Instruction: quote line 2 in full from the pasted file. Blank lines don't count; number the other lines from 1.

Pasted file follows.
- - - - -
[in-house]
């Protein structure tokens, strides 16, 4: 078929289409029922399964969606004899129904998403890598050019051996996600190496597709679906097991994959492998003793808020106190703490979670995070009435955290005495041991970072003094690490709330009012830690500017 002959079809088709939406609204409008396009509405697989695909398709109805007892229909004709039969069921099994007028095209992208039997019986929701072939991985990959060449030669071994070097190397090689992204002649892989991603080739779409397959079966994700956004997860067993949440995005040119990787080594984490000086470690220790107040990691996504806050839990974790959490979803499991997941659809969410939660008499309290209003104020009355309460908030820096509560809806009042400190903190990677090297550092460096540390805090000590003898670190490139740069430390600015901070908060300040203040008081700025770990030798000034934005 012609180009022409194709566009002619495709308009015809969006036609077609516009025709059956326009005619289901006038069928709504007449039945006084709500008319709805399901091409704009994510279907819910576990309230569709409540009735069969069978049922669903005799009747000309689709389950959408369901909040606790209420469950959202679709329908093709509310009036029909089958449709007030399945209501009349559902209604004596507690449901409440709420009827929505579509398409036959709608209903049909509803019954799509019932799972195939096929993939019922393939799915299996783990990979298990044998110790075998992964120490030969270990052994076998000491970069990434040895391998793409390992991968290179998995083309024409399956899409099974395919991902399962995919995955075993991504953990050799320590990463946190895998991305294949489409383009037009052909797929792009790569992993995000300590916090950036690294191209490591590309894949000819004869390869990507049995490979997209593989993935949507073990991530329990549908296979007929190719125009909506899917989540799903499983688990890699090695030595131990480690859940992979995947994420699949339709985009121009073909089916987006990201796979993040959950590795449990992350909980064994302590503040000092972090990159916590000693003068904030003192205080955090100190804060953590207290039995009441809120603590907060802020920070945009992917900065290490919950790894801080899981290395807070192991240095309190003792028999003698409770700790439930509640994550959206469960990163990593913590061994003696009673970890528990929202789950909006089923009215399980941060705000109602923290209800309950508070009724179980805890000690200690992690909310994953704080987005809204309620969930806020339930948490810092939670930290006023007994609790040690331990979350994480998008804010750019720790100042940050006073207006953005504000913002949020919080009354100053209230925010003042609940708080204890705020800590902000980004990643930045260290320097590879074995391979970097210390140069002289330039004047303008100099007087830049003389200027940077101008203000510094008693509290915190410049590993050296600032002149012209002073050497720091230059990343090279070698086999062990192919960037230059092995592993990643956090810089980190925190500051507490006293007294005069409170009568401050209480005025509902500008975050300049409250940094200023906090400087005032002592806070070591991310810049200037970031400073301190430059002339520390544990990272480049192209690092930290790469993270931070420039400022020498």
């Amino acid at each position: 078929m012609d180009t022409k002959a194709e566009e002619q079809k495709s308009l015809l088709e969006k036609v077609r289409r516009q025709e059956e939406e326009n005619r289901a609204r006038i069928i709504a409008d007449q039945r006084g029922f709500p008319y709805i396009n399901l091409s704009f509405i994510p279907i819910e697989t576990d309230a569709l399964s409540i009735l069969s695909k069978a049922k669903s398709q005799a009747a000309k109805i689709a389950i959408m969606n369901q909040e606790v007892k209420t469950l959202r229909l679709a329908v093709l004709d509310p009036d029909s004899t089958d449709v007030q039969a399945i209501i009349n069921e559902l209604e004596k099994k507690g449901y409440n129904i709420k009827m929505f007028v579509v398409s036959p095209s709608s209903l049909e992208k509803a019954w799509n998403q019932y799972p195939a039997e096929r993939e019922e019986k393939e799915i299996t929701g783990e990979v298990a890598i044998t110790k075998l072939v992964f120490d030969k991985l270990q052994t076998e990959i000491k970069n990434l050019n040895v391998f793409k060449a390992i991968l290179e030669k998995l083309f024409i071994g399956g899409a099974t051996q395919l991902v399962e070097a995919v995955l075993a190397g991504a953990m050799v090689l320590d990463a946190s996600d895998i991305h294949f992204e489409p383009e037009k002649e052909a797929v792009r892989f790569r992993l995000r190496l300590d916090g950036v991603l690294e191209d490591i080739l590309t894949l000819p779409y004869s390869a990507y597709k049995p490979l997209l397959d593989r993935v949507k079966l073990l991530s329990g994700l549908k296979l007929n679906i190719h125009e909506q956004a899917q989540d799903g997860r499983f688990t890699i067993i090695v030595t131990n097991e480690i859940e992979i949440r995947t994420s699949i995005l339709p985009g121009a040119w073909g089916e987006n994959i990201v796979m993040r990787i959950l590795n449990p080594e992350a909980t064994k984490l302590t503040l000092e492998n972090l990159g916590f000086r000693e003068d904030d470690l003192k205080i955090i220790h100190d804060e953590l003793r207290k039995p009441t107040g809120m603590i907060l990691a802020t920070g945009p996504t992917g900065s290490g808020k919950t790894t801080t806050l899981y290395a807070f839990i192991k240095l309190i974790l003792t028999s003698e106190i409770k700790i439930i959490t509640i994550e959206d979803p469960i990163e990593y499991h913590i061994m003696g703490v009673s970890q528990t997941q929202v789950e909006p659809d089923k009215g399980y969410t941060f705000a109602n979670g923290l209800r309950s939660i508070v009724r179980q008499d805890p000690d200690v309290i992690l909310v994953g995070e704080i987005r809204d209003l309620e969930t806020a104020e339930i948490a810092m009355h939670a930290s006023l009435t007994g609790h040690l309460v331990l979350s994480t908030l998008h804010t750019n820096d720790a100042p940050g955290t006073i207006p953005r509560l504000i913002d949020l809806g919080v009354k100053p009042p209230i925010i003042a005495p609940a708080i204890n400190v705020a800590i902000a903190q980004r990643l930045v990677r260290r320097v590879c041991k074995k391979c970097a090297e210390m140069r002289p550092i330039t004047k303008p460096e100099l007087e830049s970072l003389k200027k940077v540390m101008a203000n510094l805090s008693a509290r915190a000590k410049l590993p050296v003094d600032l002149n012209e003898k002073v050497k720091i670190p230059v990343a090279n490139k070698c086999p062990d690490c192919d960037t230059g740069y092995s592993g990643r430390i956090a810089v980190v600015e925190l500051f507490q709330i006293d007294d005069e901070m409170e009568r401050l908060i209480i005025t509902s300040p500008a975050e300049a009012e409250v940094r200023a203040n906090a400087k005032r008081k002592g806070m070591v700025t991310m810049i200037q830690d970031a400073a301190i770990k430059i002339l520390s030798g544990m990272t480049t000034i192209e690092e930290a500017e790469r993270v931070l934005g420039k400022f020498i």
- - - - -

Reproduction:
């Protein structure tokens, strides 16, 4: 078929289409029922399964969606004899129904998403890598050019051996996600190496597709679906097991994959492998003793808020106190703490979670995070009435955290005495041991970072003094690490709330009012830690500017 002959079809088709939406609204409008396009509405697989695909398709109805007892229909004709039969069921099994007028095209992208039997019986929701072939991985990959060449030669071994070097190397090689992204002649892989991603080739779409397959079966994700956004997860067993949440995005040119990787080594984490000086470690220790107040990691996504806050839990974790959490979803499991997941659809969410939660008499309290209003104020009355309460908030820096509560809806009042400190903190990677090297550092460096540390805090000590003898670190490139740069430390600015901070908060300040203040008081700025770990030798000034934005 012609180009022409194709566009002619495709308009015809969006036609077609516009025709059956326009005619289901006038069928709504007449039945006084709500008319709805399901091409704009994510279907819910576990309230569709409540009735069969069978049922669903005799009747000309689709389950959408369901909040606790209420469950959202679709329908093709509310009036029909089958449709007030399945209501009349559902209604004596507690449901409440709420009827929505579509398409036959709608209903049909509803019954799509019932799972195939096929993939019922393939799915299996783990990979298990044998110790075998992964120490030969270990052994076998000491970069990434040895391998793409390992991968290179998995083309024409399956899409099974395919991902399962995919995955075993991504953990050799320590990463946190895998991305294949489409383009037009052909797929792009790569992993995000300590916090950036690294191209490591590309894949000819004869390869990507049995490979997209593989993935949507073990991530329990549908296979007929190719125009909506899917989540799903499983688990890699090695030595131990480690859940992979995947994420699949339709985009121009073909089916987006990201796979993040959950590795449990992350909980064994302590503040000092972090990159916590000693003068904030003192205080955090100190804060953590207290039995009441809120603590907060802020920070945009992917900065290490919950790894801080899981290395807070192991240095309190003792028999003698409770700790439930509640994550959206469960990163990593913590061994003696009673970890528990929202789950909006089923009215399980941060705000109602923290209800309950508070009724179980805890000690200690992690909310994953704080987005809204309620969930806020339930948490810092939670930290006023007994609790040690331990979350994480998008804010750019720790100042940050006073207006953005504000913002949020919080009354100053209230925010003042609940708080204890705020800590902000980004990643930045260290320097590879074995391979970097210390140069002289330039004047303008100099007087830049003389200027940077101008203000510094008693509290915190410049590993050296600032002149012209002073050497720091230059990343090279070698086999062990192919960037230059092995592993990643956090810089980190925190500051507490006293007294005069409170009568401050209480005025509902500008975050300049409250940094200023906090400087005032002592806070070591991310810049200037970031400073301190430059002339520390544990990272480049192209690092930290790469993270931070420039400022020498």